At Airplane, we use Google Cloud Platform (GCP) and Kubernetes to run the infrastructure behind our product. Earlier this year, we kicked off a project to migrate all of the associated configuration to Pulumi, a tool that supports creating and managing infrastructure via code.
In the remainder of this post, we describe why we chose Pulumi, how we migrated our infrastructure to this system, and what we learned in the process.
When the company started and had just 2 people, new infrastructure was created manually by clicking through the GCP console, and services were deployed in Kubernetes by running
kubectl apply on the command-line. In addition, "production" and "staging" shared the same GCP project and Kubernetes cluster; the two were separated via naming conventions and lightweight isolation mechanisms like Kubernetes namespaces.
In retrospect, this seems pretty primitive, but it made sense at the time (and is what many companies do when starting out) since it's often overkill to do more before you have a product or any customers.
As we grew, the Kubernetes configs were migrated to kustomize and the
apply steps were moved to our CI so that services would be auto-deployed as code changes were merged. This worked, but given the limitations of
kustomize, it was still tedious to add new services, understand config diffs, and reference parameters from the non-Kubernetes parts of our infrastructure.
At the same time, GCP changes, e.g. to resize a database or configure a Kubernetes node pool, were still done manually in the console. Thankfully, these didn't happen too frequently, but when they did the person making them had to be extremely careful and use hacks like UI screenshots to capture the previous state in case a revert was needed later.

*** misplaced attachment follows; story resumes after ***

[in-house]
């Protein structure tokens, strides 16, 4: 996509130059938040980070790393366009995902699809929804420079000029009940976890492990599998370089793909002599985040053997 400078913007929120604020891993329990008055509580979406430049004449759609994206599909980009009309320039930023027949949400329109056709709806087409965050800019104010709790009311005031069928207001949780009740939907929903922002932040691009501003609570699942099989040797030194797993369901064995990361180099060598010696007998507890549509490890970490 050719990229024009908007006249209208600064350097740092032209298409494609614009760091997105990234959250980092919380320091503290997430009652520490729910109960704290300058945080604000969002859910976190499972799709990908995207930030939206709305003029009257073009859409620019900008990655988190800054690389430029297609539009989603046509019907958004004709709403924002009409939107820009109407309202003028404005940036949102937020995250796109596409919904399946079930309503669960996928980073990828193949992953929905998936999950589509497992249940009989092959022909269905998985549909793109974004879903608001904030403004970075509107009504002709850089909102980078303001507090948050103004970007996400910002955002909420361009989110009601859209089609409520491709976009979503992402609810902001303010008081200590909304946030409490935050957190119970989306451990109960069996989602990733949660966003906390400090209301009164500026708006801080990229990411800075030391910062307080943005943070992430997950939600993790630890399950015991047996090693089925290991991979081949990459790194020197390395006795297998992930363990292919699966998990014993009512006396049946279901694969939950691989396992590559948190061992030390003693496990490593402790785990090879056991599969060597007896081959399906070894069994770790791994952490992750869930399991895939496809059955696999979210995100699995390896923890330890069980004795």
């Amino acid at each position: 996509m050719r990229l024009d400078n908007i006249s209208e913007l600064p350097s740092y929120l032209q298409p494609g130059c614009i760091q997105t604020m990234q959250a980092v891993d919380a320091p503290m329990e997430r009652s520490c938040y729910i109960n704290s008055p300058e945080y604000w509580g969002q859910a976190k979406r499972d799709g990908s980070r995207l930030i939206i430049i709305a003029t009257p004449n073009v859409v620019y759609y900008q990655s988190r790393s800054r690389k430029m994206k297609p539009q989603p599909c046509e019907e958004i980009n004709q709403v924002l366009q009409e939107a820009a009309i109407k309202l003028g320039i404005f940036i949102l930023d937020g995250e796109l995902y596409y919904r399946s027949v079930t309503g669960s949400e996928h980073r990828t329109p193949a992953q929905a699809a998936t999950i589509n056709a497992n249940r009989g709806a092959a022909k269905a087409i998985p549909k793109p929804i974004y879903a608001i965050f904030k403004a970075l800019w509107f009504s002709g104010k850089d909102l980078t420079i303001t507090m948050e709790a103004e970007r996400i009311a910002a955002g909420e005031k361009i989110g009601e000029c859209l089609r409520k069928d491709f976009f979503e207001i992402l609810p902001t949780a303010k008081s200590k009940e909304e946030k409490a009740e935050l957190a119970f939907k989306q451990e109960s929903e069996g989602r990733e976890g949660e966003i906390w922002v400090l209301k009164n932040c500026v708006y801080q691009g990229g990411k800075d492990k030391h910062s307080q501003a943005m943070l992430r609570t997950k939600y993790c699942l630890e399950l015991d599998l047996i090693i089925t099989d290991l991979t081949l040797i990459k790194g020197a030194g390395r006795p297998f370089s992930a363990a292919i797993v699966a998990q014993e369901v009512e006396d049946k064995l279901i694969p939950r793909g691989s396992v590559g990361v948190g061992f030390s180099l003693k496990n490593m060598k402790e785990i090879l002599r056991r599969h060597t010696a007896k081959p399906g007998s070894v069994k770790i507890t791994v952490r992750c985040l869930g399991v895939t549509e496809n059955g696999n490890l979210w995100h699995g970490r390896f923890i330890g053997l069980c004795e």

As the company expanded, we realized that we needed better isolation between our staging and production environments. We also wanted to adopt an "infrastructure as code" (IaC) framework so that infrastructure could be created and updated via GitHub pull requests instead of clicking around in UIs and running ad-hoc command-line tools.
In December 2021, we kicked off a project to address both of these goals by creating a completely separate staging environment from the ground up using an IaC framework. Assuming that this was successful, we would then migrate our production infrastructure later.
Why we chose Pulumi
The first decision to make was which IaC framework to use. HashiCorp's Terraform was the obvious choice since we had used it extensively at our former employers. Terraform is widely adopted because it has a lot of great features- it's open-source, has extensive documentation, and supports every major cloud provider (AWS, GCP, Azure, etc.) and lower-level infrastructure system (e.g., Kubernetes) that one could possibly want to use.
On the other hand, it definitely has some rough spots, the main one being that configuration is written in Terraform's custom HashiCorp Configuration Language (HCL). HCL is fine for simple things, but in large projects it can be challenging to modularize code and also express the equivalents of logical primitives like
if statements and
for loops. Moreover, its cloud-hosted version is somewhat limited; as a result, our previous employers had all run Terraform in a self-hosted mode, which requires some extra setup and custom, company-specific tooling for features like state management and secrets.